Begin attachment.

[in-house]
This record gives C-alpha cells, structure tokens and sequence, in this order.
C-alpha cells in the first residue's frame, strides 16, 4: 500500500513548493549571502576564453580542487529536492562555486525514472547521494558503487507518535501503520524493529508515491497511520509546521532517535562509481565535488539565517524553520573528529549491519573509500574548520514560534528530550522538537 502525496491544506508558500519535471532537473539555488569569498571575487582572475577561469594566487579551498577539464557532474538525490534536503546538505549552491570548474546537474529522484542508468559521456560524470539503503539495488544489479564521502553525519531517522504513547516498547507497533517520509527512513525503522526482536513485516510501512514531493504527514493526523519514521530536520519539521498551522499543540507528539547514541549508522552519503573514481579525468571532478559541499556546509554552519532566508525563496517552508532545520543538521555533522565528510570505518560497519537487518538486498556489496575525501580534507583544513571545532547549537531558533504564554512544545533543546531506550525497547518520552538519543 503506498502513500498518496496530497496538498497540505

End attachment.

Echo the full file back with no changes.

[in-house]
This record gives C-alpha cells, structure tokens and sequence, in this order.
C-alpha cells in the first residue's frame, strides 16, 4: 500500500513548493549571502576564453580542487529536492562555486525514472547521494558503487507518535501503520524493529508515491497511520509546521532517535562509481565535488539565517524553520573528529549491519573509500574548520514560534528530550522538537 502525496491544506508558500519535471532537473539555488569569498571575487582572475577561469594566487579551498577539464557532474538525490534536503546538505549552491570548474546537474529522484542508468559521456560524470539503503539495488544489479564521502553525519531517522504513547516498547507497533517520509527512513525503522526482536513485516510501512514531493504527514493526523519514521530536520519539521498551522499543540507528539547514541549508522552519503573514481579525468571532478559541499556546509554552519532566508525563496517552508532545520543538521555533522565528510570505518560497519537487518538486498556489496575525501580534507583544513571545532547549537531558533504564554512544545533543546531506550525497547518520552538519543 503506498502513500498518496496530497496538498497540505